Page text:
US Release Date: 09-18-1998
Directed by: Brett Ratner
- Jackie Chan, as
- Chief Inspector Lee
- Chris Tucker, as
- Detective James Carter
- Tom Wilkinson, as
- Thomas Griffin
- Chris Penn, as
- Clive Cod
- Elizabeth Pena, as
- Tania Johnson
- Julia Hsu, as
- Soo Yung
- Philip Baker Hall as
- Captain William Diel
Jackie Chan and Chris Tucker in Rush Hour.
I saw Rush Hour 2 prior to seeing Rush Hour . The effect was that I liked the sequel better. I know, sequels tend to be worse. My theory is that they are not. Its just that after seeing the first movie we all have our own ideas about what the characters are like and what we think they may go on and do. Rush Hour is an action flick. The characters are fairly one dimensional. You miss no character development by watching them out of order.
The thing that makes the second one better than this one is that here we have to see them meet for the first time. First Detective Lee, a Chinese policeman is introduced fighting bad guys in China. Then we have Officer Carter. An LAPD officer capturing a bomb dealer. Then through some unimportant plot devices they finally meet after about a half hour into the movie. Now anyone who has seen these movies knows that the best thing about them is the two character's chemistry. So the second movie has more of them together, and thus is a better movie.
This one, like the second, moves along quickly with plenty of action. Also like the second, the best scenes are when the two leads are sharing screen time. These two buddies have more charm than those two cops from the Lethal Weapon series. In those movies Glover was simply the serious, straight man to Gibson's nutty character. In Rush Hour either character is the funny one. It just depends on which character is in the more familiar territory.
Chris Tucker and Jackie Chan in Rush Hour.
Jackie Chan and Chris Tucker create movie magic whenever they are together on the screen. Their comic chemistry is a thing of beauty. They are an odd couple yet their differences compliment each others. Tucker's motor mouth and Chan's unique brand of physical comedy provide plenty of entertainment bang for your buck. I do agree with Eric that Rush Hour 2 improves on this first movie but only slightly. They both have run of the mill plots that are really just an excuse to get the 2 stars together in action scenes.
When the young daughter of a Chinese Consul learns she is moving to California she is reassured by Jackie Chan's Inspector Lee. He tells her, “And don't worry, America is a very friendly place.” The action then cuts to Chris Tucker driving on an L.A. freeway and shouting at a fellow driver, “Stupid fool get the hell out of my way!”
Before you know it the little girl gets kidnapped. In my favorite scene she is riding in a limo on her way to her first day of school in America. She is wearing headphones and listening to Mariah Carey's "Fantasy" and singing along at the top of her lungs. The actress playing this little girl is wonderfully unselfconscious. A police officer pulls them over. The driver asks if there is a problem and the (fake) cop replies, “No problem. Just rush hour.” He then proceeds to shoot the girl's 2 bodyguards.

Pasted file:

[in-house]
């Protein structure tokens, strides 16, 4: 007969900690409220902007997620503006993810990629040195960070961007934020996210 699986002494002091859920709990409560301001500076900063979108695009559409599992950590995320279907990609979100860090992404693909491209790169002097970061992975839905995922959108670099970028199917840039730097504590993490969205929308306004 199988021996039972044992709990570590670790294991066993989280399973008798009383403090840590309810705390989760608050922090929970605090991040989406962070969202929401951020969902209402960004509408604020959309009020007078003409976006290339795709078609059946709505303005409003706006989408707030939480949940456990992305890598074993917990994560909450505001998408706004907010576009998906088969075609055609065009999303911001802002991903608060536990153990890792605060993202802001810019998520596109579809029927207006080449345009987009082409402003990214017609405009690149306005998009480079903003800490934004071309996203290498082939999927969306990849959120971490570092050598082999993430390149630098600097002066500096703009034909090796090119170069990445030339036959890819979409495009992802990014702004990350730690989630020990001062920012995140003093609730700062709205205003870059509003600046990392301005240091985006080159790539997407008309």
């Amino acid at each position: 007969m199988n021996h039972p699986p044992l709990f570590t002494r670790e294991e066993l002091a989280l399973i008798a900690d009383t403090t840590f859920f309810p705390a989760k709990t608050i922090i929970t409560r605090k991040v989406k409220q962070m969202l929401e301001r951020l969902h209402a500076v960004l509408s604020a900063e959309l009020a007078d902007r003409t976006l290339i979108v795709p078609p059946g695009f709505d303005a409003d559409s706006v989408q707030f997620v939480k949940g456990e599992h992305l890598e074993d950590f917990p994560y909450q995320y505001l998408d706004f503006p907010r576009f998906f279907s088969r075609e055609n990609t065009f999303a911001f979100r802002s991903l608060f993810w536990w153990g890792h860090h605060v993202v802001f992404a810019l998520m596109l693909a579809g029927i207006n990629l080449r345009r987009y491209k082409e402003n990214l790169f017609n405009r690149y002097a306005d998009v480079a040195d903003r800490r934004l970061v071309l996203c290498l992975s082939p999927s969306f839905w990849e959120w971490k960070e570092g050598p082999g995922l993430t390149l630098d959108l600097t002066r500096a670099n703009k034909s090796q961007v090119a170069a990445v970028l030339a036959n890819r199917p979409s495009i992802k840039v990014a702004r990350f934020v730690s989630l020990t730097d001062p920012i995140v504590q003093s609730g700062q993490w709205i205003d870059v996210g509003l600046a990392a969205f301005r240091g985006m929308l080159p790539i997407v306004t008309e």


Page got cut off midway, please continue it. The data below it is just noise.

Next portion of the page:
Carter is at first assigned to keep Lee out of the way but before you can say Beverly Hills Cop the two of them are working together to save the girl and solve the crime. There is a nice sequence where Lee tries to evade Carter. It begins at Grauman's Chinese Theater on Hollywood Boulevard where Carter shows Lee John Wayne's handprints in the famous cement courtyard. Chan quickly makes his escape in traffic. Jumping gracefully from moving vehicle to moving vehicle like he's Gene Kelly in Singin' in the Rain.
Rush Hour has nuggets of comedy gold. Check out the Beach Boys conversation or Chan's rendition of "War". Chris Tucker's incredibly memorable speaking voice and hilarious way with an insult combined with Jackie Chan's whimsical physicality make Rush Hour much better than it really deserves to be.
Jackie Chan and Chris Tucker in Rush Hour.
As my brothers pointed out, in this and their reviews of later films in the series, the best thing Rush Hour has going for it is its two leads and the oddball chemistry they share. The partnership of Chan and Tucker works extremely well despite the fact that they weren't the producers first choice for the roles. The role of Carter was first offered to Eddie Murphy, then Dave Chappelle and Martin Lawrence before finally going to Tucker.
Eric mentioned the Lethal Weapon series and the comparison is an obvious one. Both films take place in Los Angeles and both feature an interracial pairing of police officers, with a central crime to investigate that you could easily see Riggs and Murtaugh investigating. While I do agree that unlike those Gibson/Glover films, both Chan and Tucker generate laughs, it is clearly the motor mouthed Tucker who is the main comedian to Chan's more serious straight man.
Chan, as Patrick wrote in his Rush Hour 2 review, is reminiscent of a silent film star. His physicality and slapstick humor is a throwback to the early days of Hollywood, a feeling that's augmented by the Los Angeles setting. With his leaps, pratfalls and Kung Fu, he's a combination of Buster Keaton and Bruce Lee. His near silent shtick is the perfect compliment to Tucker's verbal diarrhea. It's always amusing to watch the end credits of his films with the outtakes that show his onscreen catlike reflexes take many, many takes to perfect.
The plot is formulaic and the identity of the mastermind villain is obvious from the moment a well known English actor shows up in what looks like a small, throwaway part. As my brothers wrote though, it hardly matters. The only point of the plot is to come up with an excuse to get Chan and Tucker together so that they can do their thing. Together they make this B-Movie into an A-1 partnership.
Photos © Copyright New Line Cinema (1998)